Natasha is desperately trying to keep her family from being deported, after her father, an illegal immigrant got a DUI and attracted the police’s attention. She’s been in the USA since she was six and barely remembers her life back in Jamaica anymore. She’s doing well in school and loves science and technology. She certainly doesn’t believe in love at first sight, or fated mates or fairytale endings. Even after she meets Daniel on a crowded New York street and he insists that they are meant to be.
Daniel’s parents are immigrants from South Korea and he’s never stepped a foot out of line, being the well-behaved younger son. Now he’s on his way to an admissions interview to get into a college he doesn’t really want to go to. He’d much rather live out his dream, writing poetry, but then his parents are likely to disown him. He sees Natasha in a crowd and is instantly struck by her. He insists he can make her fall in love with him over the course of a day, but that means they need to spend the whole day together.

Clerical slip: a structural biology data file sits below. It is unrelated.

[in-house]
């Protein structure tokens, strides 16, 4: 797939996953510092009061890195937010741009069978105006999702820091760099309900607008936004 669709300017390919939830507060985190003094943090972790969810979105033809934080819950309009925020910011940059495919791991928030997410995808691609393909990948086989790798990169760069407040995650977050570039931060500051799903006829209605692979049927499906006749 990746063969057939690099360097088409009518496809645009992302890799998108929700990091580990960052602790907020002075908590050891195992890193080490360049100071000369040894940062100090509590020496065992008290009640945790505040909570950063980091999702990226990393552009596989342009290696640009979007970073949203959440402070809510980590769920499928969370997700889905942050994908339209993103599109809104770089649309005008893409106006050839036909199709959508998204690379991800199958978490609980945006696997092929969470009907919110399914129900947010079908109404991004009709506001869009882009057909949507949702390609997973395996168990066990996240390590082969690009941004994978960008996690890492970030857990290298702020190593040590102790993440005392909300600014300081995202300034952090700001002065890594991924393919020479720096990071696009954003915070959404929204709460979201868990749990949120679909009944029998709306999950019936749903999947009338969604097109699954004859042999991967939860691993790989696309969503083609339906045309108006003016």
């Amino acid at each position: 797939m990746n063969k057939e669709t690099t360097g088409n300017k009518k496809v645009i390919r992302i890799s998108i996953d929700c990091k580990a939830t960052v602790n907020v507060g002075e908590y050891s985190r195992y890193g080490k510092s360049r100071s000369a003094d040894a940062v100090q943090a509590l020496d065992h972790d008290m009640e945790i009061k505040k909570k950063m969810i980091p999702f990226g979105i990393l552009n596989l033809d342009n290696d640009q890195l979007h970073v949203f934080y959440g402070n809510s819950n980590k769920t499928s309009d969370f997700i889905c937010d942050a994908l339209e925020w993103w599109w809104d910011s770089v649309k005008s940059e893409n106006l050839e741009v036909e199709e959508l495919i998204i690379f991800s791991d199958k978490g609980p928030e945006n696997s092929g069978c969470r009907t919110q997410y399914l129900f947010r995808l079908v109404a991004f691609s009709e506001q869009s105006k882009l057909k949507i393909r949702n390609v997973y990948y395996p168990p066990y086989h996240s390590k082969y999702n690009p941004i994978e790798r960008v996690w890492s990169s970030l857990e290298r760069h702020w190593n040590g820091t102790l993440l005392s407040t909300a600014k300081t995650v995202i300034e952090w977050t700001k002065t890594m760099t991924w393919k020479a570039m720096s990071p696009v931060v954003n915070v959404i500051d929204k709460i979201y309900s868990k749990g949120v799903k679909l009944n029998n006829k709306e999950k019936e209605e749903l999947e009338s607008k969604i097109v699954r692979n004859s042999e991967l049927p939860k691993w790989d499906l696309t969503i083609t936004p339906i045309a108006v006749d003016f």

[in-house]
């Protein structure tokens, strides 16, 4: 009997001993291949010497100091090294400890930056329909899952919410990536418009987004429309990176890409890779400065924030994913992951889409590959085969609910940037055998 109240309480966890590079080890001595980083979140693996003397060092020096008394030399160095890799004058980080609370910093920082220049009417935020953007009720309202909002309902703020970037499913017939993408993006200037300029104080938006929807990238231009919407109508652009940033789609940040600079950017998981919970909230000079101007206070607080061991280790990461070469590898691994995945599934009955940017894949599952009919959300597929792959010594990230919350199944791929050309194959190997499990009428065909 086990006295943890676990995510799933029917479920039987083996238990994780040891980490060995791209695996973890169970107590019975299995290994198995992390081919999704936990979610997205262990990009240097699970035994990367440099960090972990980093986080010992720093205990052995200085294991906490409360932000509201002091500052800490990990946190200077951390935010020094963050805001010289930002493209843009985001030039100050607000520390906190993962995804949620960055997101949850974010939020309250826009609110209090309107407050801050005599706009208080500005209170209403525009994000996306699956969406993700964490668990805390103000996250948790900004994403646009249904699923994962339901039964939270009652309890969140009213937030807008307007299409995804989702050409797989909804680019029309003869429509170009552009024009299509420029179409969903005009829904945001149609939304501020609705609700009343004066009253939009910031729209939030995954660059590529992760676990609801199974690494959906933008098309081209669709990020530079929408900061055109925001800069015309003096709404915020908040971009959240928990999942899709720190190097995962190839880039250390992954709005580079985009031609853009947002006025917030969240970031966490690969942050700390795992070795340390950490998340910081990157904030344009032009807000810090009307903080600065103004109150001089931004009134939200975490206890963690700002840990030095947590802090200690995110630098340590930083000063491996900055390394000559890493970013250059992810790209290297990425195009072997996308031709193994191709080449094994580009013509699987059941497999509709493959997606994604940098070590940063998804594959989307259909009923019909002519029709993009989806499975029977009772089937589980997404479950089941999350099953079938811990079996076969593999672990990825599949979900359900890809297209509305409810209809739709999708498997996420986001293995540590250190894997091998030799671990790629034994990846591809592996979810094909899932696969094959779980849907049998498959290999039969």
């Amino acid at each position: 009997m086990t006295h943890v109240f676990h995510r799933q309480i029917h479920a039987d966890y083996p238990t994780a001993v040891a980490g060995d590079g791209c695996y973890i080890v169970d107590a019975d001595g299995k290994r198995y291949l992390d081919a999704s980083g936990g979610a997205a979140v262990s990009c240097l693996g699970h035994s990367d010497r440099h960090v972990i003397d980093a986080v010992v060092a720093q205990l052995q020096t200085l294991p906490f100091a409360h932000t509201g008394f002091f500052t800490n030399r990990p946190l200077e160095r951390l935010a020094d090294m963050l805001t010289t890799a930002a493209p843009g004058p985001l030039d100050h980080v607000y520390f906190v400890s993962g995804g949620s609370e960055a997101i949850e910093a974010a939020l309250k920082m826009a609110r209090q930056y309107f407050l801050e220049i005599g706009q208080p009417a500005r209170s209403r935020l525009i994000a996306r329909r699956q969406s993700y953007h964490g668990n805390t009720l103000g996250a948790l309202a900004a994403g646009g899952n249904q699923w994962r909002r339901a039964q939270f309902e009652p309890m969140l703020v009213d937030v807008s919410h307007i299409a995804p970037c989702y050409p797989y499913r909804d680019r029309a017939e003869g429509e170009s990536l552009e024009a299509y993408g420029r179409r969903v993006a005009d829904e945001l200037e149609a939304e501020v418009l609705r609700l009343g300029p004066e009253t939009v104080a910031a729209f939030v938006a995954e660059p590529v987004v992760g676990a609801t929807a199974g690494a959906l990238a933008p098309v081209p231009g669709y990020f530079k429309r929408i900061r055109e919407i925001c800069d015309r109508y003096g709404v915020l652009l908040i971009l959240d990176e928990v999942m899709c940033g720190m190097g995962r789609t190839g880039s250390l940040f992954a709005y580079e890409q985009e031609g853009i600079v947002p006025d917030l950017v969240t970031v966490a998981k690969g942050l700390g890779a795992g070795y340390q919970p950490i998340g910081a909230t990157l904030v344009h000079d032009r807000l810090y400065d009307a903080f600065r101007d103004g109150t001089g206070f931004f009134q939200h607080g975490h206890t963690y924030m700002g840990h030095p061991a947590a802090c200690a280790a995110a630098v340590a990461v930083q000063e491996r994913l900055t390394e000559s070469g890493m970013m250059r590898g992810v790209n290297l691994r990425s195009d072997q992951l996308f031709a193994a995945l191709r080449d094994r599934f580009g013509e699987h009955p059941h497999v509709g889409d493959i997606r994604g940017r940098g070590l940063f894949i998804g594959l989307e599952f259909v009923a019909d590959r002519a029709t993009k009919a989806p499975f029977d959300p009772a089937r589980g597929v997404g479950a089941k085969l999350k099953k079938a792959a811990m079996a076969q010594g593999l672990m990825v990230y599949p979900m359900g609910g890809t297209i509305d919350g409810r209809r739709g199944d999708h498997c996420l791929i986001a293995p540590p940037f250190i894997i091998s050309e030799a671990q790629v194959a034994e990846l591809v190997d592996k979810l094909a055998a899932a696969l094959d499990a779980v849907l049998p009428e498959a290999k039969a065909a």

I finished this book at the end of August, before my social media feeds and all the newspapers became full of the disastrous news that the Trump administration plans to terminate the DACA program. I read the book because it fit into my Monthly Keyword Challenge, but it turns out that I possibly couldn’t have chosen a better time to read and review this book. Reading about the desperate plight of a daughter of illegal immigrants, who never had a choice about coming to the US, trying her very best to avoid being deported was affecting enough before I knew that hundreds of thousands of young people were facing the same terrifying fate.
Full review here.